Remember the Klondike bar ads of a few years ago? As back to school time approaches, teachers are very much like the people in those commercials. We will do just about anything to be sure the school year gets off to a smooth start. Around the middle of July, the dreams (or nightmares) begin:
- A first day without any furniture or in a double-booked classroom shared with alternative ed
- A first day without air conditioning — and you forgot deodorant
- A first day when someone took down all your bulletin boards and replaced them with brown kraft paper and old staples
- A first day when every student cries (well, maybe not in high school)
- A first day with high school students cussing and screaming at you
- A first day when the fire alarm rings three minutes after the first bell
What would you do to get the school year off to a smooth start? After a couple of years, we each develop our own rituals. Start going to bed early a week before - check. Exercise like a maniac to relieve stress - check. Make two weeks’ worth of copies so you don’t end up waiting in line at the copier on day 1 - check. Send a letter to your new little ones two weeks before school – check.
But there is a danger in ritual. July is a time to consider new back to school rituals and ceremonial starts. You might even find something new to make the start even smoother. I was helping pull together back to school ideas on TeachersFirst today, so I thought I would share a few:
- Appeal to the visual. Our kids are bombarded with things to LOOK at in their “real” lives, so your classroom should scream “Look at me!” too. Try Bulletin Board Hangups to grab wandering minds. Find fresh bulletin board ideas using this keyword search. Don’t forget to OPEN the reviews to read the full details and ideas.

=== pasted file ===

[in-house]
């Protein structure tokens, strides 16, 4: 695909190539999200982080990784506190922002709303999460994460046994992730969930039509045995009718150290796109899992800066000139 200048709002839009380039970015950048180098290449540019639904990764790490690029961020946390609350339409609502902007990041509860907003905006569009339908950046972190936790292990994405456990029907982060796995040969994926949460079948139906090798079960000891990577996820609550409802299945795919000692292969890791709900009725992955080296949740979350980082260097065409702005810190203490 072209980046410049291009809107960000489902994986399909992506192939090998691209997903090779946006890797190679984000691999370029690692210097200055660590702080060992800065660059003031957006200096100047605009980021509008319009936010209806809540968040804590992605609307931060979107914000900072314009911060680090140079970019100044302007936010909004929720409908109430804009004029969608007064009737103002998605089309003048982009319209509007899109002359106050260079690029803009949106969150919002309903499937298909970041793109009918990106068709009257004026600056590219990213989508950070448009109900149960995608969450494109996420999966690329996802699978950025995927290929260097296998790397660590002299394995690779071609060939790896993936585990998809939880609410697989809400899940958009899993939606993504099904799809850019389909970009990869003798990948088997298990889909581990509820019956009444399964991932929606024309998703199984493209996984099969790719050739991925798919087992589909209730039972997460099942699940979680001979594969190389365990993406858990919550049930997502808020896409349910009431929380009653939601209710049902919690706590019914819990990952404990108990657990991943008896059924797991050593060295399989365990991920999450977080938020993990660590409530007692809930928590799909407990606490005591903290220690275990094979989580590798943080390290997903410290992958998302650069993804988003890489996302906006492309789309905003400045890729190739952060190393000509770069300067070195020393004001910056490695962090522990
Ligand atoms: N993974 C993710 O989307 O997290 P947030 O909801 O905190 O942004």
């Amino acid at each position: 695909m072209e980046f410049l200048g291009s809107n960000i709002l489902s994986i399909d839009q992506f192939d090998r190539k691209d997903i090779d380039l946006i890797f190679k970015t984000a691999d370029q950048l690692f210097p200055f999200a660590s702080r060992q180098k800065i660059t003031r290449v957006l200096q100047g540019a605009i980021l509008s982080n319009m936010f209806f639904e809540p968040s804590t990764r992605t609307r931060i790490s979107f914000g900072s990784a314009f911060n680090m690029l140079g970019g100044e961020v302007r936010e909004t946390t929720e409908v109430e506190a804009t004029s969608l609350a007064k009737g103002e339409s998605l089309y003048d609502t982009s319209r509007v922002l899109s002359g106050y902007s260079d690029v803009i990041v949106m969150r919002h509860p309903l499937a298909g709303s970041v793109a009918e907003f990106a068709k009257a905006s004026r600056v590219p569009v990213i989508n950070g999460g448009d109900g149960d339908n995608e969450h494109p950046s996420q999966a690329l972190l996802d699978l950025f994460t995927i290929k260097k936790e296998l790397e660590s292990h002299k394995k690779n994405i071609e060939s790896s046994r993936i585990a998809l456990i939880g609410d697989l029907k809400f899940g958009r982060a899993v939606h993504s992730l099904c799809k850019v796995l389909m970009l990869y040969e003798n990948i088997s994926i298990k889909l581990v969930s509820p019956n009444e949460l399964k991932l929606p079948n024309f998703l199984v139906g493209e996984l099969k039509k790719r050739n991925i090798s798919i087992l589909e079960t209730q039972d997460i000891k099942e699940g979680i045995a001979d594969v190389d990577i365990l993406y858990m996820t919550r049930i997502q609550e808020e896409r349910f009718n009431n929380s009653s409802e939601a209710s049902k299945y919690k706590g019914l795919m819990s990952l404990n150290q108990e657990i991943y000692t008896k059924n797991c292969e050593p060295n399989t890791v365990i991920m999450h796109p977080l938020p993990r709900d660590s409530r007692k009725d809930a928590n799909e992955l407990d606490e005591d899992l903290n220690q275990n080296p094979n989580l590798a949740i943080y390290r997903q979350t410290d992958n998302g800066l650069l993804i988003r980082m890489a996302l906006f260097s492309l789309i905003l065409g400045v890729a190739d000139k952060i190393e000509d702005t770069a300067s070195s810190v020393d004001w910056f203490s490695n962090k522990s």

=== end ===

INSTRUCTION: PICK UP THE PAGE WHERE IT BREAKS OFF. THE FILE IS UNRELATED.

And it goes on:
- First impressions last, so make one. No, teachers should not feel obligated to try out for Comedy Central, but why not plan a great first day with one of these first day ideas?
- Make homework a team sport. Get parents involved in supporting their child’s study skills. There are great tools that kids might even enjoy using (though they will never admit it!).
- Get everybody organized. Specifically address organizational skills like time management, dividing larger tasks into smaller pieces, making lists, etc. We adults need help with this, so why wouldn’t our students?
- Share with a teacher friend. Use tools like Pinterest, Twitter, Facebook, or a good, old-fashioned face to face lunch to share some new ideas. Share with friends you don’t know yet by making and reading comments on TeachersFirst resources– a free feature with free membership. Simple ideas can make or break that first day.
May your July be filled with positive dreams and a few Klondike bars